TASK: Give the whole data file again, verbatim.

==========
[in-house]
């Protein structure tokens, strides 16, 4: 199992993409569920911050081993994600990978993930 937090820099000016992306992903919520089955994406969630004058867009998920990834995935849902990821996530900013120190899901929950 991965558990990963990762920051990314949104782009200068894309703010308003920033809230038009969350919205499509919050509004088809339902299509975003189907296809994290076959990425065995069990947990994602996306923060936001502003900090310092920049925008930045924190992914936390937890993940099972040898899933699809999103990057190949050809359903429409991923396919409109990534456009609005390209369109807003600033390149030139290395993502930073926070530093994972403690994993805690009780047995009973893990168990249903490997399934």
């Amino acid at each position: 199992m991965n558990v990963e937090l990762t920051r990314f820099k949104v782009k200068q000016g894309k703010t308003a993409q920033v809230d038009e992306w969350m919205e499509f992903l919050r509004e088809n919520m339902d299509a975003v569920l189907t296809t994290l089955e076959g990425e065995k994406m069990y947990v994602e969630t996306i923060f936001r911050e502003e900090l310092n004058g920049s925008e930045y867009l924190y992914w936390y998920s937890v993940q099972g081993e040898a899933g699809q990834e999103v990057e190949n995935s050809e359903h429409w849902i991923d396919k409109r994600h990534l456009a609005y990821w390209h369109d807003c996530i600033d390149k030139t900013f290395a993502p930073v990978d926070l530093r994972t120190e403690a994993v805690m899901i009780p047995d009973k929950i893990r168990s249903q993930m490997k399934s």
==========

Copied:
[in-house]
């Protein structure tokens, strides 16, 4: 199992993409569920911050081993994600990978993930 937090820099000016992306992903919520089955994406969630004058867009998920990834995935849902990821996530900013120190899901929950 991965558990990963990762920051990314949104782009200068894309703010308003920033809230038009969350919205499509919050509004088809339902299509975003189907296809994290076959990425065995069990947990994602996306923060936001502003900090310092920049925008930045924190992914936390937890993940099972040898899933699809999103990057190949050809359903429409991923396919409109990534456009609005390209369109807003600033390149030139290395993502930073926070530093994972403690994993805690009780047995009973893990168990249903490997399934």
């Amino acid at each position: 199992m991965n558990v990963e937090l990762t920051r990314f820099k949104v782009k200068q000016g894309k703010t308003a993409q920033v809230d038009e992306w969350m919205e499509f992903l919050r509004e088809n919520m339902d299509a975003v569920l189907t296809t994290l089955e076959g990425e065995k994406m069990y947990v994602e969630t996306i923060f936001r911050e502003e900090l310092n004058g920049s925008e930045y867009l924190y992914w936390y998920s937890v993940q099972g081993e040898a899933g699809q990834e999103v990057e190949n995935s050809e359903h429409w849902i991923d396919k409109r994600h990534l456009a609005y990821w390209h369109d807003c996530i600033d390149k030139t900013f290395a993502p930073v990978d926070l530093r994972t120190e403690a994993v805690m899901i009780p047995d009973k929950i893990r168990s249903q993930m490997k399934s």